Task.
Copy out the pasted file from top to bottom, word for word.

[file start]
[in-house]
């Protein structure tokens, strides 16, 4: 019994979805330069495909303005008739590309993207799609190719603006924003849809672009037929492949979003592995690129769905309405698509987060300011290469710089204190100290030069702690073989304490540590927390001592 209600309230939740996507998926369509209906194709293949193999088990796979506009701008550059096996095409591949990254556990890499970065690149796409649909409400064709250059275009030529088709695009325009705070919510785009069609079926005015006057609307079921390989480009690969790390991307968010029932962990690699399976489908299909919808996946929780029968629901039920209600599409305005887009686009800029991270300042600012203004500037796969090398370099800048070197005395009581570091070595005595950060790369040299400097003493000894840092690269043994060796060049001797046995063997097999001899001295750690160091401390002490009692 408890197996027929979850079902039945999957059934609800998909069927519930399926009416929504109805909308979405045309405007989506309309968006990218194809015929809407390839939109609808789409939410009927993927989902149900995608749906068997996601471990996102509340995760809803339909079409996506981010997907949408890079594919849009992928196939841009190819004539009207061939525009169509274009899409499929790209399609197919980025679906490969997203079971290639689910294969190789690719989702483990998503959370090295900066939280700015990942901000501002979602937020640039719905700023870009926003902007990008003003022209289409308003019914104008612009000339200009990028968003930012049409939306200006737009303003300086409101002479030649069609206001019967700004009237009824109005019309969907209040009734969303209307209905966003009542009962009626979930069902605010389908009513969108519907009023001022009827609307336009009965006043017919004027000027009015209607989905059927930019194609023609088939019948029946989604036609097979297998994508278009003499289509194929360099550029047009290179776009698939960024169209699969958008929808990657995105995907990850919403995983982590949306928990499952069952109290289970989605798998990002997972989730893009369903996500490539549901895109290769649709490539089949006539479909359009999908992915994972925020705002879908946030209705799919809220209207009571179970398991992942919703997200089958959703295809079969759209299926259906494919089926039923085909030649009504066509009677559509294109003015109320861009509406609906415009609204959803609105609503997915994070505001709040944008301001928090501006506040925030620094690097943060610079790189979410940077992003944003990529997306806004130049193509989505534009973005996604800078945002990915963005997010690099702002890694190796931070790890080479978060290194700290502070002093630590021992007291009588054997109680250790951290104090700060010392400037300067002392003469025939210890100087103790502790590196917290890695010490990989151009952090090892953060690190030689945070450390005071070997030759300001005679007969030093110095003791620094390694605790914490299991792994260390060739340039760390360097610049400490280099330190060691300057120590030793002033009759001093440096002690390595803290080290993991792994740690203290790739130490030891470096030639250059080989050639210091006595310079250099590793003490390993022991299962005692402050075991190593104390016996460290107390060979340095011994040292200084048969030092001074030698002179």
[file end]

[in-house]
């Protein structure tokens, strides 16, 4: 019994979805330069495909303005008739590309993207799609190719603006924003849809672009037929492949979003592995690129769905309405698509987060300011290469710089204190100290030069702690073989304490540590927390001592 209600309230939740996507998926369509209906194709293949193999088990796979506009701008550059096996095409591949990254556990890499970065690149796409649909409400064709250059275009030529088709695009325009705070919510785009069609079926005015006057609307079921390989480009690969790390991307968010029932962990690699399976489908299909919808996946929780029968629901039920209600599409305005887009686009800029991270300042600012203004500037796969090398370099800048070197005395009581570091070595005595950060790369040299400097003493000894840092690269043994060796060049001797046995063997097999001899001295750690160091401390002490009692 408890197996027929979850079902039945999957059934609800998909069927519930399926009416929504109805909308979405045309405007989506309309968006990218194809015929809407390839939109609808789409939410009927993927989902149900995608749906068997996601471990996102509340995760809803339909079409996506981010997907949408890079594919849009992928196939841009190819004539009207061939525009169509274009899409499929790209399609197919980025679906490969997203079971290639689910294969190789690719989702483990998503959370090295900066939280700015990942901000501002979602937020640039719905700023870009926003902007990008003003022209289409308003019914104008612009000339200009990028968003930012049409939306200006737009303003300086409101002479030649069609206001019967700004009237009824109005019309969907209040009734969303209307209905966003009542009962009626979930069902605010389908009513969108519907009023001022009827609307336009009965006043017919004027000027009015209607989905059927930019194609023609088939019948029946989604036609097979297998994508278009003499289509194929360099550029047009290179776009698939960024169209699969958008929808990657995105995907990850919403995983982590949306928990499952069952109290289970989605798998990002997972989730893009369903996500490539549901895109290769649709490539089949006539479909359009999908992915994972925020705002879908946030209705799919809220209207009571179970398991992942919703997200089958959703295809079969759209299926259906494919089926039923085909030649009504066509009677559509294109003015109320861009509406609906415009609204959803609105609503997915994070505001709040944008301001928090501006506040925030620094690097943060610079790189979410940077992003944003990529997306806004130049193509989505534009973005996604800078945002990915963005997010690099702002890694190796931070790890080479978060290194700290502070002093630590021992007291009588054997109680250790951290104090700060010392400037300067002392003469025939210890100087103790502790590196917290890695010490990989151009952090090892953060690190030689945070450390005071070997030759300001005679007969030093110095003791620094390694605790914490299991792994260390060739340039760390360097610049400490280099330190060691300057120590030793002033009759001093440096002690390595803290080290993991792994740690203290790739130490030891470096030639250059080989050639210091006595310079250099590793003490390993022991299962005692402050075991190593104390016996460290107390060979340095011994040292200084048969030092001074030698002179």